Trail of Hope

Trail of Hope

The Anders Army, an Odyssey across Three Continents

Norman Davies

Osprey, New York, 2015, 600 pages

Book Review published on: July 14, 2017

Poland is often overlooked in World War II history. After the German and Soviet invasions of 1939, Poland faded from western consciousness as the dramas of the Battles of France and Britain took precedence. However, much happened in Poland between the fall of the country and Operation Barbarossa two years later. Among other things, four hundred thousand Polish citizens from the eastern half of the country were forcibly moved to Soviet labor camps—the Gulags—for being anticommunist, aristocratic, too connected to foreigners, or for being a teacher, officer, politician of any party, or a state employee of any kind. Norman Davies, an accomplished and beloved English historian of Poland, tracks these deportees on a remarkable journey.

Once Germany went to war with the Soviet Union in 1941, this massive Polish community became a potential source of soldiers. Some eighty thousand would join what would eventually become the Polish II Corps under Gen. Władysław Anders and fight in the Middle East and Italy before scattering across the world. Trail of Hope tracks this Polish army, along with its tens of thousands of civilian hangers on, through its recruitment and mustering in Central Asia, training and equipping in Iran, fighting in North Africa and Italy, and afterlife in Britain, Poland, and elsewhere with rich detail, personal stories, and deep sympathy and admiration for the suffering of Poles during World War II.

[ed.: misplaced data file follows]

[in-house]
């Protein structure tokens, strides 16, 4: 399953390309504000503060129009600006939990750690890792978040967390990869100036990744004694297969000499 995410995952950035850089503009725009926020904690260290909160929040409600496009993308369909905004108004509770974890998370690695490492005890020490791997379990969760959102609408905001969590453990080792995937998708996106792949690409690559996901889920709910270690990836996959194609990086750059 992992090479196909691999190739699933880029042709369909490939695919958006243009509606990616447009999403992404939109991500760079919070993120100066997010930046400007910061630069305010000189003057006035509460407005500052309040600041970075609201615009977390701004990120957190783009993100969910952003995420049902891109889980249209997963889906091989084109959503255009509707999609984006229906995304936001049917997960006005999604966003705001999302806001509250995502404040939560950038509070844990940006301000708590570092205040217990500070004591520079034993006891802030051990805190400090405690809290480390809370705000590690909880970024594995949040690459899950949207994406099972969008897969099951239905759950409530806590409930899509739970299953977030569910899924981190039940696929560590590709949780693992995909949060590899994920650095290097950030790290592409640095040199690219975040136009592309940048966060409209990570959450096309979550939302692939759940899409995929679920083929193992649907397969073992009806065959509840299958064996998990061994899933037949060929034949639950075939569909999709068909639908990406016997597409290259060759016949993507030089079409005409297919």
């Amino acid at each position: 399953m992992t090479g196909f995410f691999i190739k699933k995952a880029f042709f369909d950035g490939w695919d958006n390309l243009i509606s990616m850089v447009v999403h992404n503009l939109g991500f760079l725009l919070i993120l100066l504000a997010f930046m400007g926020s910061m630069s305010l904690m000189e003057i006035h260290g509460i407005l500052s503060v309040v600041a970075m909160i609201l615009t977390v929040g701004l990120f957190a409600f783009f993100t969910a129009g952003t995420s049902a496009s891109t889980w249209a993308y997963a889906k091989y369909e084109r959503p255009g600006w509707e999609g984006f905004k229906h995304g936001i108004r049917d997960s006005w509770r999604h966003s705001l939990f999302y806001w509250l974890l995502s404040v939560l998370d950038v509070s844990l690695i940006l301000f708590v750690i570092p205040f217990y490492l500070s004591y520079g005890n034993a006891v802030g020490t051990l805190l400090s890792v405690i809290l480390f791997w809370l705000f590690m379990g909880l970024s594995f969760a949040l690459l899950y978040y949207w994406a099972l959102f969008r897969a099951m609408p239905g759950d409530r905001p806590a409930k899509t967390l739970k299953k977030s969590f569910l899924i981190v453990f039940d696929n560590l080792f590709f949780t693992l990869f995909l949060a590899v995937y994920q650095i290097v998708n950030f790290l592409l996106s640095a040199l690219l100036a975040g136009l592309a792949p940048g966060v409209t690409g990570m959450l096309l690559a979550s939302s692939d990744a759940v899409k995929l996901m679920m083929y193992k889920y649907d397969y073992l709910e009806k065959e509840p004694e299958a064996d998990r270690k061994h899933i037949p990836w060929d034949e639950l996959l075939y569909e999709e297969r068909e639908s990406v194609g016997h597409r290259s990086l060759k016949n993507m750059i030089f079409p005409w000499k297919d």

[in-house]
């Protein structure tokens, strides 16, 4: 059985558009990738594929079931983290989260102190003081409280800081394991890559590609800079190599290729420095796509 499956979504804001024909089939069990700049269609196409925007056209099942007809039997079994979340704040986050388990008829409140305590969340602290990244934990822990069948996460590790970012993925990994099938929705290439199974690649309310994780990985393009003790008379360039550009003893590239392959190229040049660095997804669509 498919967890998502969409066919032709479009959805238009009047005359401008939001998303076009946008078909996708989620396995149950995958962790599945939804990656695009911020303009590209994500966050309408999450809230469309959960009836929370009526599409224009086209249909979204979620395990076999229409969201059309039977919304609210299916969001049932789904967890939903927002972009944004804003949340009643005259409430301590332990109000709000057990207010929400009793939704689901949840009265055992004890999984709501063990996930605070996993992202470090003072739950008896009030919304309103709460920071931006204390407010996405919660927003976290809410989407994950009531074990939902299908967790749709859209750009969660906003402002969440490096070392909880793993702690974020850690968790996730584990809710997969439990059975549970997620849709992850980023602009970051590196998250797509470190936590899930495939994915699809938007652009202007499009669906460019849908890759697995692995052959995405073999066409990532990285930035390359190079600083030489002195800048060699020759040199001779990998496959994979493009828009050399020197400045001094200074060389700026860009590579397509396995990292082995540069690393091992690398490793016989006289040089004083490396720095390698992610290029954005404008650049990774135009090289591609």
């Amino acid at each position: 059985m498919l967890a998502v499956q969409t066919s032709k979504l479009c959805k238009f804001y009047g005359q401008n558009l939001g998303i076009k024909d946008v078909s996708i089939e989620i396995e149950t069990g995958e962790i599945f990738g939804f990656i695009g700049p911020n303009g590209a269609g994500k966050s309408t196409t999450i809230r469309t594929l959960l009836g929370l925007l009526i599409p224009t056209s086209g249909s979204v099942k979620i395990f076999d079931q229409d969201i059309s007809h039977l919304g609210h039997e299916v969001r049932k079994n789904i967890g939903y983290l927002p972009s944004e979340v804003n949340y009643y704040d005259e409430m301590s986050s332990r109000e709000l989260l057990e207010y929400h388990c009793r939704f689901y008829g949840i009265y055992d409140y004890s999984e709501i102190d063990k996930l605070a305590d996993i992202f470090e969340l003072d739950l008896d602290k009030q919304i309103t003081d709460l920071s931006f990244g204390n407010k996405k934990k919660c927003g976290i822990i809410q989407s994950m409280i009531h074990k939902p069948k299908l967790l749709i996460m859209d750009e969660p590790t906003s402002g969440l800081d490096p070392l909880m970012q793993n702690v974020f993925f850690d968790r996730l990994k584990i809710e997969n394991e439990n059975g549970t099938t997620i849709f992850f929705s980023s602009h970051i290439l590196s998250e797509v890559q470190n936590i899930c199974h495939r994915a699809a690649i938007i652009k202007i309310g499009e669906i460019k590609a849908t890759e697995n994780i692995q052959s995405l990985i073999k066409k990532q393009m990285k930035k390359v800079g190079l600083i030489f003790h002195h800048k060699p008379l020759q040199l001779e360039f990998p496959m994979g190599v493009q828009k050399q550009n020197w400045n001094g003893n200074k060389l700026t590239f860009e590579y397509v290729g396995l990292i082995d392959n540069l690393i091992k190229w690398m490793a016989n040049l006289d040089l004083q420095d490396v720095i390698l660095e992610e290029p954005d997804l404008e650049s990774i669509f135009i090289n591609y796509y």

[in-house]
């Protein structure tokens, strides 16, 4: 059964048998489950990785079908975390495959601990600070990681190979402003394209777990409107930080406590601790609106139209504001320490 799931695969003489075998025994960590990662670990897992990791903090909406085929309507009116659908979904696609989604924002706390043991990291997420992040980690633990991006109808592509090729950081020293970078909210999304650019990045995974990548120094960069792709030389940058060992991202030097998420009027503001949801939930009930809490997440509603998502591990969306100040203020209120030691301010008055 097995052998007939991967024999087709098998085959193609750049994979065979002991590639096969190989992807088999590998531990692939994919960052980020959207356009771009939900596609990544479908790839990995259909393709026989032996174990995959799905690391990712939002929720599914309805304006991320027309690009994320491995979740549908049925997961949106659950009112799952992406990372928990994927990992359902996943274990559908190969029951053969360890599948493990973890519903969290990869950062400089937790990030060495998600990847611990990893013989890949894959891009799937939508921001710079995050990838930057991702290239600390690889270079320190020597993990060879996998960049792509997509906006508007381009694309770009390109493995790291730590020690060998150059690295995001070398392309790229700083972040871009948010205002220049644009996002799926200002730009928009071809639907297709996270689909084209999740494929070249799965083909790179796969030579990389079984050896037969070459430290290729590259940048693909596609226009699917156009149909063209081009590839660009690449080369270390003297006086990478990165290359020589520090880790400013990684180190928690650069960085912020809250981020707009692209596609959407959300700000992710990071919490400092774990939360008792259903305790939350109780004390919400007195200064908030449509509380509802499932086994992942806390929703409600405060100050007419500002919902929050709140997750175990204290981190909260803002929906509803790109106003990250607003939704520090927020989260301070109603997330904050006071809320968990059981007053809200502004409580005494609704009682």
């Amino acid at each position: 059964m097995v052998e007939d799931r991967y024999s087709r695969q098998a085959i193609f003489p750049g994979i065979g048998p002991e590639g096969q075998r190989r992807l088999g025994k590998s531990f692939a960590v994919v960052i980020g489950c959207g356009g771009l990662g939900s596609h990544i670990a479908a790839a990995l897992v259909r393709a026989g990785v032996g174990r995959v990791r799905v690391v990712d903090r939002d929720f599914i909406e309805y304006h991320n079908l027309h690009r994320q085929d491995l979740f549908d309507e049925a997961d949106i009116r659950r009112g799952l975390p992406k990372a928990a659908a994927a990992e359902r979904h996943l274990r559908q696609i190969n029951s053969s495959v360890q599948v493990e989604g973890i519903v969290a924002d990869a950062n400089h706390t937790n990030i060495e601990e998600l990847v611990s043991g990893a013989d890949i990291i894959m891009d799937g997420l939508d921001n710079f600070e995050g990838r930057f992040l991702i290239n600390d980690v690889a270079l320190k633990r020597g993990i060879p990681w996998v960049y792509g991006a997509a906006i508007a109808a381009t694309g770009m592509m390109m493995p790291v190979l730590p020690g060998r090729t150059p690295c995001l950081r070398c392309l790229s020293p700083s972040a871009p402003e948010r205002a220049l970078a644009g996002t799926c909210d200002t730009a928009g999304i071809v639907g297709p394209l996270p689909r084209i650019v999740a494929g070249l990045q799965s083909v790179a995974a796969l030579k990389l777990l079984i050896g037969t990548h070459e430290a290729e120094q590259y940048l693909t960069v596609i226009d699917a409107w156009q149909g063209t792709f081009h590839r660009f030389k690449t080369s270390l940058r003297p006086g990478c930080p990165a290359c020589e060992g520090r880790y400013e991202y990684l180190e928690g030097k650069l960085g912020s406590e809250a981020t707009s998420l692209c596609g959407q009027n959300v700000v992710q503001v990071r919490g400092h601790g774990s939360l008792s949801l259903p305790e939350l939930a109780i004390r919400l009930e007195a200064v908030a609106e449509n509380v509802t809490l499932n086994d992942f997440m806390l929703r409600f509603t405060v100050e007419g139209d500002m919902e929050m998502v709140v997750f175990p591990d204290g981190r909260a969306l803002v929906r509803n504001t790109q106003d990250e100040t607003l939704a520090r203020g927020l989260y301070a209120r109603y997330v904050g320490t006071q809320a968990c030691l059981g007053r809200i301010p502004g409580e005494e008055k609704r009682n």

The Anders army began recruiting in 1941 after Stalin decided to allow the formation of a Polish army. Recruitment took place in the vast Soviet Gulag system and required Poles to travel thousands of miles to assembly points, often forced to leave family and other loved ones behind in the inhospitable Soviet Union. Davies uses dozens of lengthy excerpts from diaries, letters, memoirs, and other personal accounts to drive home the heartache and courage involved with the army.

Once his army was assembled, Anders was able to take it to Iran, which his soldiers and the family members who managed to accompany the army saw as a paradisiacal refuge after their time in Russia. After recovering from the ordeal and travel, Anders’s corps was attached to the British army for the invasion of Italy. It was in this capacity that they were involved with their most notable feat of arms, the capture of the Monte Cassino monastery, possibly the most difficult military operation during the Italian Campaign. As the war wound down, Anders and his soldiers found that they could not return to Poland, as Stalin and the new Soviet-influenced Polish government viewed them as suspect and unwelcome. As a result, they scattered to South America, New Zealand, Africa, and Great Britain, eventually integrating into those societies.

Davies is an extremely sympathetic and insightful historian, with a commanding knowledge of Polish history and culture. Trail of Hope is something of a passion project for Davies, who traveled through central Asia, the Middle East, Italy, and Britain for research and to find the Polish diaspora community the Anders army left in its wake. Davies’s enthusiasm comes through clearly, though he could use a clearer argument for his book. Still, the broad scope of this work, richly illustrated with historical and contemporary pictures and maps, makes Trail of Hope is extremely enjoyable. It is a must read for those interested in Polish history, World War II, or diaspora communities.

Book Review written by: John E. Fahey, PhD, U.S. Military Academy, West Point, New York